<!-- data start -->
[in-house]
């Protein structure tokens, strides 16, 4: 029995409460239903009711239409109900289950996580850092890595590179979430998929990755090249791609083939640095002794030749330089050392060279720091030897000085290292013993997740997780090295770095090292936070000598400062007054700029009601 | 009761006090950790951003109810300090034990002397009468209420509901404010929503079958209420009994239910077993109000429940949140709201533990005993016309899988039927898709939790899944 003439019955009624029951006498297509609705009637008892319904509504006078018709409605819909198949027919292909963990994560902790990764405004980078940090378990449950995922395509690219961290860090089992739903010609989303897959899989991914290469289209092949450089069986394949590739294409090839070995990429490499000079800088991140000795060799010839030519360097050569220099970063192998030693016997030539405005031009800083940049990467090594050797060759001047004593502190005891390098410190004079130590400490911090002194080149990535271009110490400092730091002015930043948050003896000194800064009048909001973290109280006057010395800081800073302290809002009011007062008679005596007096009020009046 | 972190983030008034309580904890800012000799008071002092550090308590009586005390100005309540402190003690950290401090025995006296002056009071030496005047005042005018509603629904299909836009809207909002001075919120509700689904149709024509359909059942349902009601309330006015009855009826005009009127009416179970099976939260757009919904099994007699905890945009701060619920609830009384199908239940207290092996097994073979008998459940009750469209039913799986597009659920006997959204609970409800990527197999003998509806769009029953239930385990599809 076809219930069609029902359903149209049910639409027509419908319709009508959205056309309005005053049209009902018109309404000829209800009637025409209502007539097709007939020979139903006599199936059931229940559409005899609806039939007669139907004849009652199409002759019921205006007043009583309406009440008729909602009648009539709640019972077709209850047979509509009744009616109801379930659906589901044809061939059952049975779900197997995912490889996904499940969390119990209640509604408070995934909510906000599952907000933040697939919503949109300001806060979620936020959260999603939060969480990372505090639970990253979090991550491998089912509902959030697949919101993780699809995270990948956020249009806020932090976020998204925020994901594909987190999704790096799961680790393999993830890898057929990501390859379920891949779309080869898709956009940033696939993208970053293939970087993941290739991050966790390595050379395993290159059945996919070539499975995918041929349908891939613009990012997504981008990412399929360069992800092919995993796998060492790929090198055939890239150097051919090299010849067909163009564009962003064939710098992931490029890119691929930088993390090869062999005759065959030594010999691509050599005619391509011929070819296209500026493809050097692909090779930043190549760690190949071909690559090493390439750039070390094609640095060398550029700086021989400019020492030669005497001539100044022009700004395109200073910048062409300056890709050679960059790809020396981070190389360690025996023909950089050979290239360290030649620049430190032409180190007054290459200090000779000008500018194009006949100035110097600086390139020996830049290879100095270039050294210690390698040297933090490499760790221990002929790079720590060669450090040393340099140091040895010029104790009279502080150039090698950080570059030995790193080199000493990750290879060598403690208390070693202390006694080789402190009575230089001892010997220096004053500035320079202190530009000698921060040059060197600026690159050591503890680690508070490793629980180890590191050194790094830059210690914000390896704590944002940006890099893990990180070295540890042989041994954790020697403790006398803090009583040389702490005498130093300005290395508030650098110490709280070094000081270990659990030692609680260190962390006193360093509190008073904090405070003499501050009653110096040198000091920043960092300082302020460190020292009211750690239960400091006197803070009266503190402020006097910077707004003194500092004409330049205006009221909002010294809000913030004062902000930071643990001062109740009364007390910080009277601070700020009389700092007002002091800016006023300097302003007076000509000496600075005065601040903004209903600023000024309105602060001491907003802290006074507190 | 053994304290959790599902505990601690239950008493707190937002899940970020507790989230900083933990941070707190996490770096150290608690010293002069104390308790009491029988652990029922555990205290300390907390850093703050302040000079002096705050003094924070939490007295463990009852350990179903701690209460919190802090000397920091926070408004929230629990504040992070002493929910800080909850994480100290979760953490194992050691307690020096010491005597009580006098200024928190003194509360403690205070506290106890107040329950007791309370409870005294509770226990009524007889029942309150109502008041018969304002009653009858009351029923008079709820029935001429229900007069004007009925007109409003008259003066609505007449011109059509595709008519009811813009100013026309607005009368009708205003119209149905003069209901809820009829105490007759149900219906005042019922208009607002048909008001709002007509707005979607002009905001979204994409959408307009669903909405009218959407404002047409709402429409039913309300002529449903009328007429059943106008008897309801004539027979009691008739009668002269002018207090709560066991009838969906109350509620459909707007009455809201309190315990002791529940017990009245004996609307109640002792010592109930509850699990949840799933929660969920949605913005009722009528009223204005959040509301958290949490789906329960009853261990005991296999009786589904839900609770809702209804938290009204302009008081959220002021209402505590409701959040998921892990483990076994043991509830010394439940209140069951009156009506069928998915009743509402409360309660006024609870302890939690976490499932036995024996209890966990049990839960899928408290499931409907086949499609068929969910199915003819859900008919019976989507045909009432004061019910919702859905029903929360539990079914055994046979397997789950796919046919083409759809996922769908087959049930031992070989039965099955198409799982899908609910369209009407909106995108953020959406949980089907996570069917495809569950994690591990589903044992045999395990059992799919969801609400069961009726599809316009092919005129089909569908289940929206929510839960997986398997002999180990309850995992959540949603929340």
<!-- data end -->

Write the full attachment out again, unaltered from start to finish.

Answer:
[in-house]
């Protein structure tokens, strides 16, 4: 029995409460239903009711239409109900289950996580850092890595590179979430998929990755090249791609083939640095002794030749330089050392060279720091030897000085290292013993997740997780090295770095090292936070000598400062007054700029009601 | 009761006090950790951003109810300090034990002397009468209420509901404010929503079958209420009994239910077993109000429940949140709201533990005993016309899988039927898709939790899944 003439019955009624029951006498297509609705009637008892319904509504006078018709409605819909198949027919292909963990994560902790990764405004980078940090378990449950995922395509690219961290860090089992739903010609989303897959899989991914290469289209092949450089069986394949590739294409090839070995990429490499000079800088991140000795060799010839030519360097050569220099970063192998030693016997030539405005031009800083940049990467090594050797060759001047004593502190005891390098410190004079130590400490911090002194080149990535271009110490400092730091002015930043948050003896000194800064009048909001973290109280006057010395800081800073302290809002009011007062008679005596007096009020009046 | 972190983030008034309580904890800012000799008071002092550090308590009586005390100005309540402190003690950290401090025995006296002056009071030496005047005042005018509603629904299909836009809207909002001075919120509700689904149709024509359909059942349902009601309330006015009855009826005009009127009416179970099976939260757009919904099994007699905890945009701060619920609830009384199908239940207290092996097994073979008998459940009750469209039913799986597009659920006997959204609970409800990527197999003998509806769009029953239930385990599809 076809219930069609029902359903149209049910639409027509419908319709009508959205056309309005005053049209009902018109309404000829209800009637025409209502007539097709007939020979139903006599199936059931229940559409005899609806039939007669139907004849009652199409002759019921205006007043009583309406009440008729909602009648009539709640019972077709209850047979509509009744009616109801379930659906589901044809061939059952049975779900197997995912490889996904499940969390119990209640509604408070995934909510906000599952907000933040697939919503949109300001806060979620936020959260999603939060969480990372505090639970990253979090991550491998089912509902959030697949919101993780699809995270990948956020249009806020932090976020998204925020994901594909987190999704790096799961680790393999993830890898057929990501390859379920891949779309080869898709956009940033696939993208970053293939970087993941290739991050966790390595050379395993290159059945996919070539499975995918041929349908891939613009990012997504981008990412399929360069992800092919995993796998060492790929090198055939890239150097051919090299010849067909163009564009962003064939710098992931490029890119691929930088993390090869062999005759065959030594010999691509050599005619391509011929070819296209500026493809050097692909090779930043190549760690190949071909690559090493390439750039070390094609640095060398550029700086021989400019020492030669005497001539100044022009700004395109200073910048062409300056890709050679960059790809020396981070190389360690025996023909950089050979290239360290030649620049430190032409180190007054290459200090000779000008500018194009006949100035110097600086390139020996830049290879100095270039050294210690390698040297933090490499760790221990002929790079720590060669450090040393340099140091040895010029104790009279502080150039090698950080570059030995790193080199000493990750290879060598403690208390070693202390006694080789402190009575230089001892010997220096004053500035320079202190530009000698921060040059060197600026690159050591503890680690508070490793629980180890590191050194790094830059210690914000390896704590944002940006890099893990990180070295540890042989041994954790020697403790006398803090009583040389702490005498130093300005290395508030650098110490709280070094000081270990659990030692609680260190962390006193360093509190008073904090405070003499501050009653110096040198000091920043960092300082302020460190020292009211750690239960400091006197803070009266503190402020006097910077707004003194500092004409330049205006009221909002010294809000913030004062902000930071643990001062109740009364007390910080009277601070700020009389700092007002002091800016006023300097302003007076000509000496600075005065601040903004209903600023000024309105602060001491907003802290006074507190 | 053994304290959790599902505990601690239950008493707190937002899940970020507790989230900083933990941070707190996490770096150290608690010293002069104390308790009491029988652990029922555990205290300390907390850093703050302040000079002096705050003094924070939490007295463990009852350990179903701690209460919190802090000397920091926070408004929230629990504040992070002493929910800080909850994480100290979760953490194992050691307690020096010491005597009580006098200024928190003194509360403690205070506290106890107040329950007791309370409870005294509770226990009524007889029942309150109502008041018969304002009653009858009351029923008079709820029935001429229900007069004007009925007109409003008259003066609505007449011109059509595709008519009811813009100013026309607005009368009708205003119209149905003069209901809820009829105490007759149900219906005042019922208009607002048909008001709002007509707005979607002009905001979204994409959408307009669903909405009218959407404002047409709402429409039913309300002529449903009328007429059943106008008897309801004539027979009691008739009668002269002018207090709560066991009838969906109350509620459909707007009455809201309190315990002791529940017990009245004996609307109640002792010592109930509850699990949840799933929660969920949605913005009722009528009223204005959040509301958290949490789906329960009853261990005991296999009786589904839900609770809702209804938290009204302009008081959220002021209402505590409701959040998921892990483990076994043991509830010394439940209140069951009156009506069928998915009743509402409360309660006024609870302890939690976490499932036995024996209890966990049990839960899928408290499931409907086949499609068929969910199915003819859900008919019976989507045909009432004061019910919702859905029903929360539990079914055994046979397997789950796919046919083409759809996922769908087959049930031992070989039965099955198409799982899908609910369209009407909106995108953020959406949980089907996570069917495809569950994690591990589903044992045999395990059992799919969801609400069961009726599809316009092919005129089909569908289940929206929510839960997986398997002999180990309850995992959540949603929340």